Hamilton Herald Masthead


Front Page - Friday, October 30, 2020

Realtors help buyers move to new states

COVID-19 has certainly revealed the many parts of our lives that are – and are not – important. Many employers are opting to allow their staff to live and work remotely, which has opened up a world of possibilities when considering where to live.

When proximity to the workplace isn’t a factor, many are choosing our area for its lower cost of living and great communities. Tennessee and Georgia are certainly on many homebuyers’ minds.

But buying a home in a COVID-19 world can make a complicated process even more so. Add being an out-of-state buyer, and the entire process is even more challenging. Along with the stress, moving to an unfamiliar area or new state adds new levels of necessary preparation and expenses.

However, with just a bit of planning and a lot of organization – and the help and expertise of a Realtor – you can make the process substantially easier on yourself.

Here are a few tips to help streamline your long-distance home purchase and move:

Find a Realtor

Whether you’re moving across the street or across the country, hiring a Realtor is the best move you can make. When you’re looking for homes in a new state, having someone familiar with the area, neighborhoods and local market conditions is an invaluable asset.

Realtors have unparalleled knowledge of their communities and can help you navigate the complex and sometimes overwhelming process of homebuying.

Establish timelines

Knowing the day you’re moving is just one of many dates you’ll need to figure out. When do you need to sell your current home? When can you take a trip to the new state to view potential homes?

Considering those questions and having a breakdown of what needs to be done and by when will help you prioritize tasks and keep you from scrambling at the last minute.

Tour potential homes online

Traveling back and forth between states to look at homes can be time-consuming and cost prohibitive, but that shouldn’t prevent you from beginning your search online. Digital real estate listings often include photos and videos that can guide you through the home – just like a Realtor would if you were there physically.

Though you might eventually have to make a trip to your new state to purchase your home, touring a few houses online can help you narrow down your choices and save you time and money.

Amplified by precautions taken in light of the pandemic- but an option that’s growing in popularity – is a live virtual tour. What does that mean? The buyer’s Realtor makes the showing appointment and then does a walk-through with the buyer on the other end of video-based call.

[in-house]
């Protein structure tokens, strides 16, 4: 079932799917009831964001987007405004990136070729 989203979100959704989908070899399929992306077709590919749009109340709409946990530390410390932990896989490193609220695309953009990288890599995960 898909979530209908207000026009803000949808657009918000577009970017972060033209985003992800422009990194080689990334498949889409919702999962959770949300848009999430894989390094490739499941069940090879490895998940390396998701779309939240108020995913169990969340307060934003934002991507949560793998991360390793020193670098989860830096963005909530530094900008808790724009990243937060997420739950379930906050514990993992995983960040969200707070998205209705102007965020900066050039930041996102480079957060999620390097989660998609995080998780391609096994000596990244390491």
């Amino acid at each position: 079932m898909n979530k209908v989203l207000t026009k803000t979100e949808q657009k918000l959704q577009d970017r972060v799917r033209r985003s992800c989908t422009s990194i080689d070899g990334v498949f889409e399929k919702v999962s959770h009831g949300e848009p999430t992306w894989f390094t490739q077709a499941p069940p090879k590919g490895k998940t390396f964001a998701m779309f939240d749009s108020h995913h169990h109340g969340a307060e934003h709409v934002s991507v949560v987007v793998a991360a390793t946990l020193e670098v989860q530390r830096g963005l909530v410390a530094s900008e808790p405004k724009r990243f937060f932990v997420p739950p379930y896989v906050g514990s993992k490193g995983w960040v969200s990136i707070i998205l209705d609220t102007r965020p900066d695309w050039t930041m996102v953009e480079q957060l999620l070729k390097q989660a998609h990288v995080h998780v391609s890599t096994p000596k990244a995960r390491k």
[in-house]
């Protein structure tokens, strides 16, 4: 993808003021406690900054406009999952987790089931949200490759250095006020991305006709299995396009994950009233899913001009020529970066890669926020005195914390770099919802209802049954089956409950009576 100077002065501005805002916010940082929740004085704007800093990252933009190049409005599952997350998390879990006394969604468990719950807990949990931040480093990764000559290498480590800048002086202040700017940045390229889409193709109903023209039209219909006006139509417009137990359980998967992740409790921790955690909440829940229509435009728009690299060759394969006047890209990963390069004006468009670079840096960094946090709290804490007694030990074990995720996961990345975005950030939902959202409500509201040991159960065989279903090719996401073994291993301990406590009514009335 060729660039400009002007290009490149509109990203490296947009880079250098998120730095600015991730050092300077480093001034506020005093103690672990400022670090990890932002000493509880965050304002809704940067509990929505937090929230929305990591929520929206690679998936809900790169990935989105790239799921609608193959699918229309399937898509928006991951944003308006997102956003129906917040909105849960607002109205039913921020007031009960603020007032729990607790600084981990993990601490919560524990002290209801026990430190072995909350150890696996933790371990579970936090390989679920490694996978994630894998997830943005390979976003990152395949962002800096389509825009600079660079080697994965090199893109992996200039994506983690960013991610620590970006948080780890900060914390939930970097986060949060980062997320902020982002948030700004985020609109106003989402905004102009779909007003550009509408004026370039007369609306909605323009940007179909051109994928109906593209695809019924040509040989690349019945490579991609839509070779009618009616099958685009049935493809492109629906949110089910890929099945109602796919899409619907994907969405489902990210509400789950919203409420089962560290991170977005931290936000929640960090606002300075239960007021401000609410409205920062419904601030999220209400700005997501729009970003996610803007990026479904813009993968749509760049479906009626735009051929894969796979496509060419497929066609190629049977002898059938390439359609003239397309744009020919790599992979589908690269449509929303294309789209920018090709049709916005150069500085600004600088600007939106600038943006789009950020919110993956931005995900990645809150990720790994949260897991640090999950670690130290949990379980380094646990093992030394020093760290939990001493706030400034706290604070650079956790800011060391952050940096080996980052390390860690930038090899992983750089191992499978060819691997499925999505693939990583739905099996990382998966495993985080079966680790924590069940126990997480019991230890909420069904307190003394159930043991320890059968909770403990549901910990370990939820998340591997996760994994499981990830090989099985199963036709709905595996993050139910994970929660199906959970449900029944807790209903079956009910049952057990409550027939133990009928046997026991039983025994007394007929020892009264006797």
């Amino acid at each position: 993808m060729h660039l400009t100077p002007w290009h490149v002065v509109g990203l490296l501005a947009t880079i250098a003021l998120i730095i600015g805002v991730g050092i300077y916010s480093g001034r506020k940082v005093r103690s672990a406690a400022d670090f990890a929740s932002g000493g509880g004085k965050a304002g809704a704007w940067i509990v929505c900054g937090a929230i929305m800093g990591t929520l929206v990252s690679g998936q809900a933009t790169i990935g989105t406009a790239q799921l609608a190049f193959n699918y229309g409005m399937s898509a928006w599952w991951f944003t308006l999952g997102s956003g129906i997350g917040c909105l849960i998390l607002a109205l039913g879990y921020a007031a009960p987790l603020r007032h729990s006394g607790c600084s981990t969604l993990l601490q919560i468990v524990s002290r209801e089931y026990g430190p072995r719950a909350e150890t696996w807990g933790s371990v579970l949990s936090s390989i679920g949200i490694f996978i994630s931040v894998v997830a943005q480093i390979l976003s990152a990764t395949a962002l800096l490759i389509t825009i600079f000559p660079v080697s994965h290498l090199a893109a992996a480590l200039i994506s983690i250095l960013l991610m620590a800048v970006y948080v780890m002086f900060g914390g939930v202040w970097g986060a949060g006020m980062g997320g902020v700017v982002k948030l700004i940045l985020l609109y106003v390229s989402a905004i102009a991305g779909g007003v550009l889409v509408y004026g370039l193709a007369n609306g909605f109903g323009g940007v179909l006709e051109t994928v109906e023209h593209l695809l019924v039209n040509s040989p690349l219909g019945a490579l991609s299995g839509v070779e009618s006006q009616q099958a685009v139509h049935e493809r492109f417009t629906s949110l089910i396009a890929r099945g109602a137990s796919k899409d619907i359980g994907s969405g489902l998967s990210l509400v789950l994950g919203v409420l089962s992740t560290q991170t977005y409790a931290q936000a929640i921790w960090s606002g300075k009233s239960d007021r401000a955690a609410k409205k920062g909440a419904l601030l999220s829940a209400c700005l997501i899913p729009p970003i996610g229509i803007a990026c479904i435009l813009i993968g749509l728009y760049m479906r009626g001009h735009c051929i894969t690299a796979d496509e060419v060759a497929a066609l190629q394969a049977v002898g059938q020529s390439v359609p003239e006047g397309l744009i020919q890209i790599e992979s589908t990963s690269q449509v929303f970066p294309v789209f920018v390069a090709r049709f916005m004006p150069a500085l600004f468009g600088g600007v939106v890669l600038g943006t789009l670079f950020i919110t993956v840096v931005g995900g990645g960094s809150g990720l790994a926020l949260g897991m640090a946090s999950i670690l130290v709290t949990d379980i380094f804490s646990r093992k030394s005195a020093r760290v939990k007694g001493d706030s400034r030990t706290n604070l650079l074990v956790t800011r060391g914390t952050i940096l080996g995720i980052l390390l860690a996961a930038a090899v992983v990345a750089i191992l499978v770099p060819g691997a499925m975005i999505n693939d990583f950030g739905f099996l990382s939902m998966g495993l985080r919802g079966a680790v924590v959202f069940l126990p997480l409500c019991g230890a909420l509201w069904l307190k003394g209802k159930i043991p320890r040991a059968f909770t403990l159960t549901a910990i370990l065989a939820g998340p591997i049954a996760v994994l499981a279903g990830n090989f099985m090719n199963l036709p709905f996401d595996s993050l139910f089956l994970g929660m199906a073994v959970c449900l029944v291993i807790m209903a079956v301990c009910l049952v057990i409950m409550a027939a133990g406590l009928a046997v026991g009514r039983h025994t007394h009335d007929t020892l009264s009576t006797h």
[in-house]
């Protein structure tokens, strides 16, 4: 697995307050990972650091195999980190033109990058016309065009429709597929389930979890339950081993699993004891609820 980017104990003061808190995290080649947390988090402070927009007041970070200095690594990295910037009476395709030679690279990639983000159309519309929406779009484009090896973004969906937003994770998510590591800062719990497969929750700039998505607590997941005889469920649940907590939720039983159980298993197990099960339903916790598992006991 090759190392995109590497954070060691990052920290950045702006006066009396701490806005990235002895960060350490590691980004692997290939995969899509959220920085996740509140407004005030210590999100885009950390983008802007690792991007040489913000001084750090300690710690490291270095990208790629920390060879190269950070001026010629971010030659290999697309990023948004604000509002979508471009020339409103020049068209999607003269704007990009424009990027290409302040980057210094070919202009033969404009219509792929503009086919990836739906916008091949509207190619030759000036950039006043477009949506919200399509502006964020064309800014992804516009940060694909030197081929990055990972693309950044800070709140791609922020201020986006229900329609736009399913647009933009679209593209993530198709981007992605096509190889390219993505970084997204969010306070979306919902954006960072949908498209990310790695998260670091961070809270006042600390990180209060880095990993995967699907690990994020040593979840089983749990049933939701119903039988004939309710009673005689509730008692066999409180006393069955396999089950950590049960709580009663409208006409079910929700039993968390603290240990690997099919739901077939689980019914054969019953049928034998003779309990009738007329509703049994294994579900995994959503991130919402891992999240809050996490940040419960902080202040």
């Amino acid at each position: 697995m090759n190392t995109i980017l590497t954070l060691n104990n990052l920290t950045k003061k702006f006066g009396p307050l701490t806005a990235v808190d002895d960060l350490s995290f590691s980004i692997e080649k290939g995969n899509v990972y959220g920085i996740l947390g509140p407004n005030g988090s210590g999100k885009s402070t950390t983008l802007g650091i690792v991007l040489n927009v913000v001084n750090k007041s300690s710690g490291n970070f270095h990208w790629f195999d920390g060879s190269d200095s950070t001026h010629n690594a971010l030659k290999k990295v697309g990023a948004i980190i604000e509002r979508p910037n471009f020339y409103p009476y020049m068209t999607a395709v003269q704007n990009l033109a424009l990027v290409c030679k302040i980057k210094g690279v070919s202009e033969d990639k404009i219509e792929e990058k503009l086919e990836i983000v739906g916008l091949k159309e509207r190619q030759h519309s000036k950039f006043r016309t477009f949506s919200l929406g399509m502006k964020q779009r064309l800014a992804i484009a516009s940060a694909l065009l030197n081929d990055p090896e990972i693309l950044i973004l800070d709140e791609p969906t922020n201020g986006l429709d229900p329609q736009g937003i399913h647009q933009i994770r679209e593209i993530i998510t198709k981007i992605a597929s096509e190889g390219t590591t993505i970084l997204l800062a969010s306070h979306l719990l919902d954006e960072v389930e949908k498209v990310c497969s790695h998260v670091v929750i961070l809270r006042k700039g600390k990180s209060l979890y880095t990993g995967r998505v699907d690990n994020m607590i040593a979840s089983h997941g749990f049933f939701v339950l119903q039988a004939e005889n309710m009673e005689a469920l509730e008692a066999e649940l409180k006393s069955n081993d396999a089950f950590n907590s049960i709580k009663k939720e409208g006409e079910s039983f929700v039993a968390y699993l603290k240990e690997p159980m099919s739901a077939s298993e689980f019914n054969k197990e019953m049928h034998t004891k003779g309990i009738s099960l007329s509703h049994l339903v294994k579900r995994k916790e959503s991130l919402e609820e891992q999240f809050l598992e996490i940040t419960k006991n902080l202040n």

With this format, buyers don’t have to travel from out-of-state and can get real-time answers to their questions as they preview the home.


Long-distance moves can be expensive, so ask for estimates from a few moving companies before committing. However, if you’re really hoping to save money, then a do-it-yourself move might be your best option.

Make sure to consider the cost per mile, insurance, gas and taxes when price shopping for a moving truck. Also, if you have any pets, research hotels that allow animals or arrange with your airline to have your furry friend travel in the cabin with you.

Homeownership is not only an investment in your financial future, it’s an investment in your life in your new home state. As a homeowner, you’re more likely to be engaged in local issues and more involved with your community, so be sure to work closely with your Realtor to find a house that’s going to make this new place really feel like home.

Realtors serve our clients across the street, county or country. That’s Who We R.

Greater Chattanooga Realtors is The Voice of Real Estate in Greater Chattanooga. A regional organization with more than 2,000 members, Greater Chattanooga Realtors is one of 300 local boards and associations of Realtors nationwide that comprise the National Association of Realtors. Greater Chattanooga Realtors services Hamilton and Sequatchie counties in southeast Tennessee and Catoosa, Dade and Walker counties in northwest Georgia. For more information, visit www.gcar.net or call 423 698-8001.